Regarding Mauritius’ development model, it has never been founded on incentives for innovation and efficiency but on privileges (rent-seeking, cronyism, preferential deals with other countries and dented rupee). All our governments have been flaunting public infrastructure projects (which tend to go hand-hand with kickbacks) as trophies to celebrate this development and almost monopolise the 7:30 pm news on national television to hype the dedication. If previous governments pretended to be fiscally responsible (when mismanagement was growing endemic) even if the use of the 7:30 pm news was already grotesque, the current government is allowing itself all excesses. A freefall with regard to the quality of governance that speaks volume about the validity of the Mo Ibrahim Index and makes a mockery of our high “democratic” credentials as surveyed by the Economist Intelligence Unit.
The Covid-safe episode provides a short-lived comfort that could boost the phony image of faultless management, but it cannot hide what is brewing underneath: a drifting national system that is neither robust nor virtuous. Our integration into global finance without the monetary protocol required to stabilise our currency (which other small and open economies are observing) has perverted our development model which was already producing distortions and instability. An outcome that has insidiously been constituting a worrying reflection of our behaviour.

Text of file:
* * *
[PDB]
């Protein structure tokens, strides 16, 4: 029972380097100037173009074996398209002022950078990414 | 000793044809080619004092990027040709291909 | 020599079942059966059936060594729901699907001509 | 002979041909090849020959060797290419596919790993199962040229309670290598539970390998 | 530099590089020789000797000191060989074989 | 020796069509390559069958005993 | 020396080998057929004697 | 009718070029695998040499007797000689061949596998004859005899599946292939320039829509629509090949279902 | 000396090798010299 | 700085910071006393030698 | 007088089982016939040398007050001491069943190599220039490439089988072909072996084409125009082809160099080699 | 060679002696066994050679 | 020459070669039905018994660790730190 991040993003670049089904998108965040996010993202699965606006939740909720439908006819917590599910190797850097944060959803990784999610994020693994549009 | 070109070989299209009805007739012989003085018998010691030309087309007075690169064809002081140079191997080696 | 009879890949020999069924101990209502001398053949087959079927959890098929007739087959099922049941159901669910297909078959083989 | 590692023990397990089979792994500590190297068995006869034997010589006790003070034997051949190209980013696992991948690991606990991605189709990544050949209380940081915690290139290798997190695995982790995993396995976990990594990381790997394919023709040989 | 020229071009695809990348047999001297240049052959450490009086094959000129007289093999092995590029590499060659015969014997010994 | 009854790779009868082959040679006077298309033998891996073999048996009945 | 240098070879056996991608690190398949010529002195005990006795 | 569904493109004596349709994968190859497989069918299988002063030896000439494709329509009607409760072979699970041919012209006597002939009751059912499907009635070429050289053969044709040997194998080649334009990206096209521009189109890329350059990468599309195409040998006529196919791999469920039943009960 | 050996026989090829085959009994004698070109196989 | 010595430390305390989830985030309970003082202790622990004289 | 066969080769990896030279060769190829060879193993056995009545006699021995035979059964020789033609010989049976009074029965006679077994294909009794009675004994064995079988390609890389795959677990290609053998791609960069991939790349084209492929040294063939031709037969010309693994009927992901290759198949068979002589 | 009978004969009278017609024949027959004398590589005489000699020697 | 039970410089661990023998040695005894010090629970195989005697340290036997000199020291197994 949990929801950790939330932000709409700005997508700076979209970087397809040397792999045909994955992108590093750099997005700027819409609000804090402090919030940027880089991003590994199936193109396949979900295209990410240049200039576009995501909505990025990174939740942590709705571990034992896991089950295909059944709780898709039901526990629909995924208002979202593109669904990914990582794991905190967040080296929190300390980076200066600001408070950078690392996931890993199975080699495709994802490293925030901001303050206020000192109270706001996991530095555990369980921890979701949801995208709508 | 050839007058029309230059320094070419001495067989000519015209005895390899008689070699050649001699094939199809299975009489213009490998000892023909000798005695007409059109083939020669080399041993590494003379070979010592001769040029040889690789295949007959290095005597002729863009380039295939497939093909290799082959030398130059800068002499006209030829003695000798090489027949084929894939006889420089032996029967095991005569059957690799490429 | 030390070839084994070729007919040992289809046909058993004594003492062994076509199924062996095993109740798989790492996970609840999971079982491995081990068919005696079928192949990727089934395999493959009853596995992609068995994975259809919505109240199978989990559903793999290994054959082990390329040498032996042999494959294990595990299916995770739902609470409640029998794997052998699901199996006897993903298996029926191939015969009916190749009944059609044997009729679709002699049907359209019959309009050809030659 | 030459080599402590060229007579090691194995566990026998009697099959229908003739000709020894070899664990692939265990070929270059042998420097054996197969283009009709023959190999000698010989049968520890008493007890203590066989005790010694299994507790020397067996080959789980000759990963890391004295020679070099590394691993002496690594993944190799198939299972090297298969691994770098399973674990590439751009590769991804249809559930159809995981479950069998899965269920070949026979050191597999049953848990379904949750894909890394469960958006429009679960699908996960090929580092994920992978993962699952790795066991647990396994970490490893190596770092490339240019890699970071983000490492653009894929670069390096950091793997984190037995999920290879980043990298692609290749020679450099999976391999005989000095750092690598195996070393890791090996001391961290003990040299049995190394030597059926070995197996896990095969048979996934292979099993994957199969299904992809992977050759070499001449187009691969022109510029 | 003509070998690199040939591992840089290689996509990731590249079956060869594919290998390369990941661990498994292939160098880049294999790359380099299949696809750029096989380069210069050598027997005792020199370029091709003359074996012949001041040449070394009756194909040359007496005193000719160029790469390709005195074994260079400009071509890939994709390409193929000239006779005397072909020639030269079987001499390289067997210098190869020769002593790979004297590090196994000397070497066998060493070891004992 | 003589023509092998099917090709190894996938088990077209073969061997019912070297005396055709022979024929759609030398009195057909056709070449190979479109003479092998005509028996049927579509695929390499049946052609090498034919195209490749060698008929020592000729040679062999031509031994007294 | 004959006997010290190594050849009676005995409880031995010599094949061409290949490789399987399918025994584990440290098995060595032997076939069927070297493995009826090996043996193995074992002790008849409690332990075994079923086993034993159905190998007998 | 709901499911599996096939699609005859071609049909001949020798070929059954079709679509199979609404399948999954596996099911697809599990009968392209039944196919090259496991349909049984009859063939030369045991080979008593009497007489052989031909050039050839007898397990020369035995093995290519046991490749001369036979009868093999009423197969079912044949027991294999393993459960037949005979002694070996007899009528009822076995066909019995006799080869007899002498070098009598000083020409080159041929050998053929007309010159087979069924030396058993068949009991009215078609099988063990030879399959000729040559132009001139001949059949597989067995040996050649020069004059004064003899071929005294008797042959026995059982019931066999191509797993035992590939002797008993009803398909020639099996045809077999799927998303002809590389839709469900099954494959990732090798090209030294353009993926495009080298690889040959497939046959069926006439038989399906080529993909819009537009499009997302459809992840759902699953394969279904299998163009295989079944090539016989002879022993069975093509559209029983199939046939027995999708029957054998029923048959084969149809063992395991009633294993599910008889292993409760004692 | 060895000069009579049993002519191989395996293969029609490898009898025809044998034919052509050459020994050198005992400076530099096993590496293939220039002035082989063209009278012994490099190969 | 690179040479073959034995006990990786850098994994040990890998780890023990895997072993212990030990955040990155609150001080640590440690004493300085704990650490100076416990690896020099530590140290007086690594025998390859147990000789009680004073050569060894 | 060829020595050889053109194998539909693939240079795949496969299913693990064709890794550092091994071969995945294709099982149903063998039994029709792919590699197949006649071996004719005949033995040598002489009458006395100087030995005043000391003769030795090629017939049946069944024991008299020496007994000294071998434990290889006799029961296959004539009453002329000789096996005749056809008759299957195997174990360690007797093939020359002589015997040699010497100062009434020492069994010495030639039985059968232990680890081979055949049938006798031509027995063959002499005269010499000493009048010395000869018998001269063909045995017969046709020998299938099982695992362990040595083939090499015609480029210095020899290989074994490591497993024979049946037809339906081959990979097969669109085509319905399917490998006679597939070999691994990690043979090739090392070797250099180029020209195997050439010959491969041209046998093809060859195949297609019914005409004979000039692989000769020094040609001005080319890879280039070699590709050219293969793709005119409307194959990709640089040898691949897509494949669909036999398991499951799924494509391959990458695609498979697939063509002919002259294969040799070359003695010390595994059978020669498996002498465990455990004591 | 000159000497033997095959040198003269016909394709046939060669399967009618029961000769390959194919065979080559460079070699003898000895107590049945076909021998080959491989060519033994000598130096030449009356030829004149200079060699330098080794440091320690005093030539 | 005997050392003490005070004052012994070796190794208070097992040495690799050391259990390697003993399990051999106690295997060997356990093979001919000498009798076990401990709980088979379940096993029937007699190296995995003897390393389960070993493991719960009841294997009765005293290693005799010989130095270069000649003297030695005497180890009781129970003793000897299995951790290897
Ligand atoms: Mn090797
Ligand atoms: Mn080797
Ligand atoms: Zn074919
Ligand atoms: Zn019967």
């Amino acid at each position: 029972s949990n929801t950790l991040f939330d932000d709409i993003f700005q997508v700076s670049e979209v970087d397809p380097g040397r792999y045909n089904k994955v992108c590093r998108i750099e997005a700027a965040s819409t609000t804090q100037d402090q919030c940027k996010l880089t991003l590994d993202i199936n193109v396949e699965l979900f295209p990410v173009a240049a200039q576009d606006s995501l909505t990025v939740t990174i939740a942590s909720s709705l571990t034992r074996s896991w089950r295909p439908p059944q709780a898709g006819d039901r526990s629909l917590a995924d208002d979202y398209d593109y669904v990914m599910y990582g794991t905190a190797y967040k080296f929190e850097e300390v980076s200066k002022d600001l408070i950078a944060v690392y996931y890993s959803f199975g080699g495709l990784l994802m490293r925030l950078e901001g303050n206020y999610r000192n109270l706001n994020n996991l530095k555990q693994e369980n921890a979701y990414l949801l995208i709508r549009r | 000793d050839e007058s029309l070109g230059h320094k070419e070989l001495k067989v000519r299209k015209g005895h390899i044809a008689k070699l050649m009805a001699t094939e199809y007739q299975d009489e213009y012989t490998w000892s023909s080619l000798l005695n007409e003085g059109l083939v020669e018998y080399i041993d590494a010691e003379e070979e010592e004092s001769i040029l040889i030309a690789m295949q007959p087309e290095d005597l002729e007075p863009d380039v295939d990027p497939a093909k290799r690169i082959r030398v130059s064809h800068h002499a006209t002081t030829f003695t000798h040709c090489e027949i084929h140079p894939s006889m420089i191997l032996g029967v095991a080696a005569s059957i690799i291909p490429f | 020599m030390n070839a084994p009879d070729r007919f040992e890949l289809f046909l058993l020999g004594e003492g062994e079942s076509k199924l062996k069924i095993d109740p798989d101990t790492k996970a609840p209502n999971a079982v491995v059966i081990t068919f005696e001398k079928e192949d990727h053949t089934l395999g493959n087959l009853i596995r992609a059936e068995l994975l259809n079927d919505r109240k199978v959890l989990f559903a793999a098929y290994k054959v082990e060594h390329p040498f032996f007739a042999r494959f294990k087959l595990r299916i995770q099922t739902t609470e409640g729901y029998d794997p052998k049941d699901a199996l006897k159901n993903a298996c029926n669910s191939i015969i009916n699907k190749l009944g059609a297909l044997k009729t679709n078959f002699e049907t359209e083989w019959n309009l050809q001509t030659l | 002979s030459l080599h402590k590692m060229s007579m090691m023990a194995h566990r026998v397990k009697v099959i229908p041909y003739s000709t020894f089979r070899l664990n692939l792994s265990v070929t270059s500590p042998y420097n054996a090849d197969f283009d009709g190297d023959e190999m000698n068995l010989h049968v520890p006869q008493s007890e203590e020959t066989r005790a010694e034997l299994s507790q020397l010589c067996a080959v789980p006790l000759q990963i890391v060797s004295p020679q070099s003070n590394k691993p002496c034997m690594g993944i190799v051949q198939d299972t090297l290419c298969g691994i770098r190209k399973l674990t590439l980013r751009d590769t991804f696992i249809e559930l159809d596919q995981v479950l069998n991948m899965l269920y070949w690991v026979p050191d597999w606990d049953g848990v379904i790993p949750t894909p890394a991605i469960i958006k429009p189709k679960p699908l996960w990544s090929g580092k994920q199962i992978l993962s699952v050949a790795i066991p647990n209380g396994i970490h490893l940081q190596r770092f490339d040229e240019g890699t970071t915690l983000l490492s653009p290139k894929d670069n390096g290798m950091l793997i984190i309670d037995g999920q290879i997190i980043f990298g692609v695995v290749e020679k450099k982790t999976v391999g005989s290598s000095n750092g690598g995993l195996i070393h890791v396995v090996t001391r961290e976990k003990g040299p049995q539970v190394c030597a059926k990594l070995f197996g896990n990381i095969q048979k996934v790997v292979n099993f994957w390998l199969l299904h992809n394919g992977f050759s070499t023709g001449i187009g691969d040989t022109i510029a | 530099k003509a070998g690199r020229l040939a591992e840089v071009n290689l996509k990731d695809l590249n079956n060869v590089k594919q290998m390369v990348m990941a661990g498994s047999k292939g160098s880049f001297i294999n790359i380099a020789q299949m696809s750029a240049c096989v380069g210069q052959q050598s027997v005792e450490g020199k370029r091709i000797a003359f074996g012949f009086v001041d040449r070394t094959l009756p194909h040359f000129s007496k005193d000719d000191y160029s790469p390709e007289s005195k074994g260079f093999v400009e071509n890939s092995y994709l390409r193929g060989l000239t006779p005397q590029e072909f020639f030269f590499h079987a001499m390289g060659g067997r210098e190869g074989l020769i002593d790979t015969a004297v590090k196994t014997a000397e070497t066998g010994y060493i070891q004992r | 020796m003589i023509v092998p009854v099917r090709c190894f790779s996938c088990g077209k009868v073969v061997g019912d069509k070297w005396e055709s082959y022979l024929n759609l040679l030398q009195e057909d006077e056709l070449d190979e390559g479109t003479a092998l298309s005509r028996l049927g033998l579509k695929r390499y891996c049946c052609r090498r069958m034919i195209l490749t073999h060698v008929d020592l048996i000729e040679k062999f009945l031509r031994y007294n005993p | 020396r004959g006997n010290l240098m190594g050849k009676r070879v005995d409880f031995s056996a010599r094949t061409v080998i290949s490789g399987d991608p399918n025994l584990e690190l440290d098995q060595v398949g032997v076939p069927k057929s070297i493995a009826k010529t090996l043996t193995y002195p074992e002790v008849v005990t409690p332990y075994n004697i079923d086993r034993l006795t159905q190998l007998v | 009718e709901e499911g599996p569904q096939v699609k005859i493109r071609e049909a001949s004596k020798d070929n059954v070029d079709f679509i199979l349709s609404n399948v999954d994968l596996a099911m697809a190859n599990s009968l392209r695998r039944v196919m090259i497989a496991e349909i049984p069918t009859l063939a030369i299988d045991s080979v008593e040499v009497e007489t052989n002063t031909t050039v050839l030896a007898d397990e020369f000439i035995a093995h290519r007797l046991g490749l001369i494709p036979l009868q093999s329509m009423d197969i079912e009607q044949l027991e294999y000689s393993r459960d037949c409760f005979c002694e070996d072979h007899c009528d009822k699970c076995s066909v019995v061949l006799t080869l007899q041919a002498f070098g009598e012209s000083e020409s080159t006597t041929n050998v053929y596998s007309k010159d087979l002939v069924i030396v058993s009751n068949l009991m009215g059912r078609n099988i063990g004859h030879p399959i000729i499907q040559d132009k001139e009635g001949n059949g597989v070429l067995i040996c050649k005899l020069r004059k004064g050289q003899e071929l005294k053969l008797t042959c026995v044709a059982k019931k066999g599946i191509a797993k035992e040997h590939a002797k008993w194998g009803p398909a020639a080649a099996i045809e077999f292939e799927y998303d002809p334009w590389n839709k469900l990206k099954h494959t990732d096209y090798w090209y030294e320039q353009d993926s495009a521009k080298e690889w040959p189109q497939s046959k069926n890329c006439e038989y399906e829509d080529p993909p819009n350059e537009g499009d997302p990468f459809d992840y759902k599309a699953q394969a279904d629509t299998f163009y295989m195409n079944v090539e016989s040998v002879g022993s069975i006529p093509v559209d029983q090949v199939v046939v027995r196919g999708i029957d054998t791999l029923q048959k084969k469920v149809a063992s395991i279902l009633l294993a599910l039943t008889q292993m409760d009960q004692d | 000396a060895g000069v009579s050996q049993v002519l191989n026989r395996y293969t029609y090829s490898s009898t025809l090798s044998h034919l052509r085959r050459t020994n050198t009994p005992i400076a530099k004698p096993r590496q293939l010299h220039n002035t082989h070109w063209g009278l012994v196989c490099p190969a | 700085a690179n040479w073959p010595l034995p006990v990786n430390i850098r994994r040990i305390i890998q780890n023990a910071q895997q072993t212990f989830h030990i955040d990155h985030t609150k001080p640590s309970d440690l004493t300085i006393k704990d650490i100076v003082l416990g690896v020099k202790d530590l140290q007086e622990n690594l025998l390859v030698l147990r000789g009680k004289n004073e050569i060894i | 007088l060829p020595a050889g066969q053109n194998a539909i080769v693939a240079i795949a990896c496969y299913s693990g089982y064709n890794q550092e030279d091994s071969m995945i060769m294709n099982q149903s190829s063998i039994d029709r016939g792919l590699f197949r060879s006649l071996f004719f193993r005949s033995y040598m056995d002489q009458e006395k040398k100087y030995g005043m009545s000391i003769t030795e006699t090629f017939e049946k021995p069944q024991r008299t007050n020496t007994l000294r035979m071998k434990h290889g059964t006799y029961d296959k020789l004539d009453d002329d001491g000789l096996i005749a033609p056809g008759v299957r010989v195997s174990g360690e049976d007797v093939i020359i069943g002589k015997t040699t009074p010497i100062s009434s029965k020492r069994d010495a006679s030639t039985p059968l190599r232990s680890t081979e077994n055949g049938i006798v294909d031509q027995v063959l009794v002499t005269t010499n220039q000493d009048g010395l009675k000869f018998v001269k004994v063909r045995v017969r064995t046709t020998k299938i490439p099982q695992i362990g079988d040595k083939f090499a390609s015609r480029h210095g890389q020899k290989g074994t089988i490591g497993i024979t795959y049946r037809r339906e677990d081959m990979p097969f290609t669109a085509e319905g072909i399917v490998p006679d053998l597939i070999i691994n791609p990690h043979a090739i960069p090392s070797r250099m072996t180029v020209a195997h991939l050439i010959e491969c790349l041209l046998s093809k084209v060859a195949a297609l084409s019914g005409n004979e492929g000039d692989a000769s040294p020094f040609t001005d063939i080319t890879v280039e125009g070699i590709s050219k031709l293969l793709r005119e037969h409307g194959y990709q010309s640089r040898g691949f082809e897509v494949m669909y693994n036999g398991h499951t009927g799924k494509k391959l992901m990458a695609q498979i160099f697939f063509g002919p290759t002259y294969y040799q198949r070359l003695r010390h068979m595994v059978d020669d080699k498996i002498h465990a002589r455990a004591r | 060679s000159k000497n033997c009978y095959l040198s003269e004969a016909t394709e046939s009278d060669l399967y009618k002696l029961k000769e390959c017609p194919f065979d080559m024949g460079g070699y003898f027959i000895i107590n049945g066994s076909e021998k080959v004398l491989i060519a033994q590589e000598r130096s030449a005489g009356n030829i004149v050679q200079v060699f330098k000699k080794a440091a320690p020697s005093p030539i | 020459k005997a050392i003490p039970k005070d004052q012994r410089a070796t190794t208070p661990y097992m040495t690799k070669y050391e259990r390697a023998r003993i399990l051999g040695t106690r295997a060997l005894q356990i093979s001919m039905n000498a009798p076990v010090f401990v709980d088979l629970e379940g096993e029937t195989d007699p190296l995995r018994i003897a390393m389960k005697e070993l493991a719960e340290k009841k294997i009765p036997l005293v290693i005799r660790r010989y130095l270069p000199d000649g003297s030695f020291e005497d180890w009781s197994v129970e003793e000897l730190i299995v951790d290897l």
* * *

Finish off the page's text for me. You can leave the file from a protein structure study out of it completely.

A healthy nation cannot exist without a responsive government that inspires trust and creates the conditions conducive to the well-being of citizens. However, to sustain their often flashy lifestyle (which zealously ambitious outsiders promptly ape) insiders have unwittingly favoured a development model that deindustrialises and turns a large segment of outsiders precarious. The high cost of living, whether in absolute terms or relative to the level of income, and the ongoing housing crisis act as the main channels of discontent.
It is worth emphasising that 60% of the inhabitants of Vienna in Austria, a country that really generates high income, enjoy housing that is heavily subsidised by the state. To be effective, we must urgently seek to significantly reduce the costs of running households and businesses. Through the blinkered perspective, the ageing of the population, among other key areas to be addressed, and its negative impact on the country’s vibrancy have been ignored.